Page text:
This is an article from the January-February 2017 issue: Nomads: The Challenge of Reaching People on the Move

Book Review: Boundless

Book Review: Boundless

At Pentecost, after Peter preached, how many of his listeners became Christian?

When I first heard this question, I thought, “Hmm, Was it 2000 people or was it 3000 people who became Christian?” Bishop helped me to realize that actually the correct answer is zero! This is a trick question! Most of those people woke up that day and called themselves Jews and they went to sleep that night calling themselves Jews. The term “Christian” wasn’t coined until later. Moreover, the Bible does not teach us that we have to call ourselves Christians.

In 2001, the Center for the Study of Global Christianity reported that 14 million Hindus, Buddhists, and Muslims have opted to remain within those religious traditions in order to witness for Christ as active believers in Jesus as Lord.  This means 14 million people are following Jesus Christ as Lord but at the same time they are not calling themselves Christian.  This is something we don’t hear much about in our churches. For those of you who have been looking for an easy-to-read book that illustrates and explains some aspects of this phenomenon, this is the book for you. This is also a good book to give to others who may be confused or even critical of those followers of Christ who refuse to call themselves Christian.

John Travis mentioned that, for many Muslims, the word Christian is not necessarily a positive term. Some Muslims may associate Christianity with the love and selfless devotion of Mother Teresa and relief organizations. But most Muslims tend to focus on the negative aspects of present-day Western culture like immodest dress, sexual promiscuity, disrespect of elders, indulgence in alcohol, Hollywood violence, narcotics and pornography.

But it is not just Hindus, Buddhists, and Muslims who prefer not to take on the label of Christian. Even in America, a recent report by Pew Research found that of all religious categories, such as Catholics, Protestants, Muslims, and Mormons, the “religiously unaffiliated” category is the fastest growing category in the United States.  And in a 2007 study by Barna Research, two-thirds of unchurched youth call Christianity boring, and
even one-quarter of young Christians used that same word to describe the Christianity that surrounds them.

Throughout the rest of his book, Bishop describes different scenarios of how Hindus, Buddhists and Muslims have opted to remain within their religious traditions while following Christ (and while not taking on the ‘Christian’ label). For example, Muslims who are now following Christ show their other Muslim friends that the Qur’an actually tells them that they should read the ‘earlier books’ (i.e. the Bible). Even Surah 10:94 (in the Qur’an) says, “If you were in doubt as to what We have revealed to you, then ask those who have been reading the Book from the Lord.”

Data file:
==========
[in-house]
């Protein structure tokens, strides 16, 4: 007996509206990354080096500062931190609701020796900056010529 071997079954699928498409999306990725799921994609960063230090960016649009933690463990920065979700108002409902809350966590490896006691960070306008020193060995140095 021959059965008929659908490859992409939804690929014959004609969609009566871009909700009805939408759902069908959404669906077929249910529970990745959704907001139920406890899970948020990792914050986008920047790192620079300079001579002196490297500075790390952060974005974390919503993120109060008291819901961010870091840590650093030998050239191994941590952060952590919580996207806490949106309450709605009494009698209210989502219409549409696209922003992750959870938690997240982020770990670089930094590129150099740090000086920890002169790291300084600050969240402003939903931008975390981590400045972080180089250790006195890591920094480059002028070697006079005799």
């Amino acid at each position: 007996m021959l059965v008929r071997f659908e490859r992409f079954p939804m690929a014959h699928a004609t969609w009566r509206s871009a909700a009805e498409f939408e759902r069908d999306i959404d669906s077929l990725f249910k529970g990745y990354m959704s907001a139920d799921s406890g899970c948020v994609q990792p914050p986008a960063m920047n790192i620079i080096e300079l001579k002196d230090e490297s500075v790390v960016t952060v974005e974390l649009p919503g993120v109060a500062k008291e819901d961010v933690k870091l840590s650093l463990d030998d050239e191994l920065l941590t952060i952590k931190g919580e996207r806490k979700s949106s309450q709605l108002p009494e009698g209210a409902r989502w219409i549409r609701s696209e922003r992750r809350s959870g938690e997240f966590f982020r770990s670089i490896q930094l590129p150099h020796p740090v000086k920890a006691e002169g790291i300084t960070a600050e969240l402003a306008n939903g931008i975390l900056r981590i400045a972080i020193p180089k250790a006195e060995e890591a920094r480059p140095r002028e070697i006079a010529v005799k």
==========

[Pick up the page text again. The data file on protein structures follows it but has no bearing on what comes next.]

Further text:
Some Buddhists who now follow Christ have chosen to use Buddhist concepts to describe salvation. For example, through Christ, God saves us from karma. God suffered terrible woes so that all should be freed from karma, for nobody is beyond the reach of the Buddha principle. In Thailand, one of the most derogatory names that Thais call Christians is luksit farang, which means “disciple of a foreigner.” Therefore, many Buddhists do not call themselves Christian, instead they call themselves “Children of God” or “New Buddhists.”

Bishop gave a good example of outreach happening in a largely Buddhist area in Chiang Mai, Thailand. Ben Jones, a tall man from the Pacific Islands, has learned the Thai language very well. Several times a week he made trips into the neighborhood of his area. He had a simple goal: find people who would like to hear a story about God. Once he found a family who wanted to listen, he would get to know them a little bit and then would tell them a Bible story. Afterward, he would ask if they wanted him to come back in a week to tell another story. After only three weeks of doing this, Jones already had eight different families he was visiting each week to tell stories. By the time he told two or three stories, he would encourage his listeners to tell the stories to their friends or family.

In the chapter on how Hindus have chosen to follow Christ, Bishop includes an interesting example of how a man named Navin chose to follow certain Hindu practices in the burial service of his father who passed away. Many of his Hindu relatives came to visit during this burial service and they were all intrigued to find out why Navin, as a follower of Jesus, had honored their Hindu traditions. They asked him many questions about his beliefs and invited him to visit them and explain more. They were ultimately happy to learn that they could follow Jesus in a Hindu way.

However, I would like to suggest that Bishop add a comment or response related to his quotation of George Houssney who apparently said, “Most Muslims who come to Christ want to leave Islam, not stay in it.” This statement of Houssney may be true in some parts of the Muslim world. But Rick Love points out that this is not true in other parts of the Muslim world.

Bishop’s book ends with an appendix containing ten suggested stories which can be used to help others more fully understand the concepts in his book. This is a very easy-to-read book and I heartily recommend it to those who want to know more about the 14-million people are following Jesus Christ as Lord but not calling themselves Christian.


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